A Visit to De Halve Mann Brewery
Mar. 11, 2016
If I had to say one word about De Halve Mann (Half Moon) brewery, it'd be awesome. Smack dab in the middle of the medieval city of Bruge, it's the most visited brewery in Belgium, and for good reason, as it's a fully functional modern brewery, while also a piece of living history. Owner Xavier Vanneste is the sixth generation of the current family's 150 year ownership, but there's been continuous brewing on site for 500 years.
Faced with a need to expand operations, Xavier found himself at a crossroads. He could take the easy route, move the brewery to an industrial park outside of town, or the much more difficult route, to renovate a centuries old building which is also a UNESCO protected site.
Pointing to the building's long brewing history, he "didn't want to be the last guy in that tradition." After some construction gymnastics, the modern brewery was finished in 2014, nestled in with varying decades of original equipment that now serves as a museum. A bottling line was built a few miles outside of the old town and a pipeline will pump the beer from the old brewery to bottling--a wow feat of engineering!
A huge polished copper coolship greets visitors on the way down from the roof, where the hot wort was cooled in the open air. As an aside, just because it's so interesting, in 1937 the brewery used a different cooling device, probably to cool wort quicker with less exposure to the elements. It flowed into a trough at top and flowed over the water cooled pipes into open fermenters where it was (hopefully) at the proper temperature to pitch yeast.
Compared to the closed systems of modern brewing, historical brewing was fraught with danger of infection and spoilage. No wonder brewers adopted a patron Saint (Arnold) to protect the fermentation. After open fermenting, the beer drained to lagering tanks to rest before heading to bottling or kegging, or probably barreling if you go back a bit. These lager tanks had to be hand cleaned at great danger. It was a two man job, one to watch the other work and drag him out if knocked unconscious by lingering CO2. They tested for CO2 by putting a lit candle in the tank. If it kept burning, there was probably enough oxygen to enter.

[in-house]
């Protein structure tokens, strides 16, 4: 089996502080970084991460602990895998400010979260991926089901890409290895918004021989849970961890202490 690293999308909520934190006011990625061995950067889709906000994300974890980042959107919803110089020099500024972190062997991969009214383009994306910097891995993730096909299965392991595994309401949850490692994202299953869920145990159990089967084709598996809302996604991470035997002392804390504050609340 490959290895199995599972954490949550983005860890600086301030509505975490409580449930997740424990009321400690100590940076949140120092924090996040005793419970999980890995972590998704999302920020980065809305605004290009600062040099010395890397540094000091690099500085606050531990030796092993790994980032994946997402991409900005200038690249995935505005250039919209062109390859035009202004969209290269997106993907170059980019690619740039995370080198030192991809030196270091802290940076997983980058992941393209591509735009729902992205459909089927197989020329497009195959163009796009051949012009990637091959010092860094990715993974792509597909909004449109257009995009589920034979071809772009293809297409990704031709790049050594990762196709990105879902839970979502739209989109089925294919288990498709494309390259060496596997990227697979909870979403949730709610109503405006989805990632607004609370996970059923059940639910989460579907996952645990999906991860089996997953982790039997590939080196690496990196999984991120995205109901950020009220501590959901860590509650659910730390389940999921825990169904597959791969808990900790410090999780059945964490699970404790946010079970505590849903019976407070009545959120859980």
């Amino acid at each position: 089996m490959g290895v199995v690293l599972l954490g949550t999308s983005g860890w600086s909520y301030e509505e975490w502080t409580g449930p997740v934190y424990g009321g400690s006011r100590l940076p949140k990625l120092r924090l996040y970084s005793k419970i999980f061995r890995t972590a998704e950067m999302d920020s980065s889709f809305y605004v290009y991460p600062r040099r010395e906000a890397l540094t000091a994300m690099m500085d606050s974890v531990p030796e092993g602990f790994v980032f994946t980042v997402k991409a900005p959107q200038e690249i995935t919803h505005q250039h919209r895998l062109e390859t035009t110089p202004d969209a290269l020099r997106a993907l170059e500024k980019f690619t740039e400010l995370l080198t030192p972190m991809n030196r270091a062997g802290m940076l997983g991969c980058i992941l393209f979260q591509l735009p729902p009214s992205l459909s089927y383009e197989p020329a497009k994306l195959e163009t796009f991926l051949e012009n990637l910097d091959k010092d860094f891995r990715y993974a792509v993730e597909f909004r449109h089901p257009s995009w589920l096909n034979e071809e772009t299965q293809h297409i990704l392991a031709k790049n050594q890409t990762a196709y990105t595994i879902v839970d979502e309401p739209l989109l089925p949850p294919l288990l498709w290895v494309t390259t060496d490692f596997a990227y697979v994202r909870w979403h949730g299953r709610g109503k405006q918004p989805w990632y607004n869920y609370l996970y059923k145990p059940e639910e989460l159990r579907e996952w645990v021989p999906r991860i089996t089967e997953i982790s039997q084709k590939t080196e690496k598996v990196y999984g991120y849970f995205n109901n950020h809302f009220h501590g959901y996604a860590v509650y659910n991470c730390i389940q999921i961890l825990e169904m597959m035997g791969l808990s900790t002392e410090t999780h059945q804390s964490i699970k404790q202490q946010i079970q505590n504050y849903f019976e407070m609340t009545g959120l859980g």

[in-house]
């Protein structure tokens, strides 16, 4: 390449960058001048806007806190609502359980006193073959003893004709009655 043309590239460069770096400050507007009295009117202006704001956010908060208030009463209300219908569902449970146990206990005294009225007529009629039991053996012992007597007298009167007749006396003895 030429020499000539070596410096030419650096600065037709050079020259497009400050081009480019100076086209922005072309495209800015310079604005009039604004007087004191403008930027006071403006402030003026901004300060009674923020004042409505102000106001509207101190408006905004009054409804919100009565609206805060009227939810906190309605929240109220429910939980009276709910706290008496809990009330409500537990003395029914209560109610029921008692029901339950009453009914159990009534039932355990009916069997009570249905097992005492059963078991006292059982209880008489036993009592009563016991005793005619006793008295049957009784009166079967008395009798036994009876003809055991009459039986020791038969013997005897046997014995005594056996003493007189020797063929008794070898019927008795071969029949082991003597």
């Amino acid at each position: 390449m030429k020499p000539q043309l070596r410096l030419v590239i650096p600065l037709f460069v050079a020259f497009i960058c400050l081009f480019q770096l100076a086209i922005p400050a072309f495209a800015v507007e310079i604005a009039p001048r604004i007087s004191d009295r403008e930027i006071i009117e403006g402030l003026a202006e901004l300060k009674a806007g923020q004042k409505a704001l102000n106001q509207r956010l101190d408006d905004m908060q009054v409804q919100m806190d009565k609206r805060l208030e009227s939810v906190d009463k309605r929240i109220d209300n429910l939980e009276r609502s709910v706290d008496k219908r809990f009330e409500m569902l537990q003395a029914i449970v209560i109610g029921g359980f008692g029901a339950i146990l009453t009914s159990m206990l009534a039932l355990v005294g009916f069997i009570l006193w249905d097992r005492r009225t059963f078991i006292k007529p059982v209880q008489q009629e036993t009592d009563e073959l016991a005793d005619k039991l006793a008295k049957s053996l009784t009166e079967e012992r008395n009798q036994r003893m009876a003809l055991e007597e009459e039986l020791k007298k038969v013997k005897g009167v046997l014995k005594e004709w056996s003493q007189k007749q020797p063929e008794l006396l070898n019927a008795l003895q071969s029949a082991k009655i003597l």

The signature beer of De Halve Man is Straffe Hendrix (Strong Henri after the hereditary first name of the Maes family side of Xavier's lineage). The Triple is the original recipe as Xavier's grandfather made it, and there's also an excellent quadruple. Seasonally, the Heritage quad is world class, and we often have vintages in our cellars. Always aged in oak barrels for a year, the 2013 (for 2014 release) is a blend of quad aged in cognac and bordeaux red wine barrels. Also seasonal, the Wild is really unique: their classic triple with a funky shot of Brettanomyces yeast!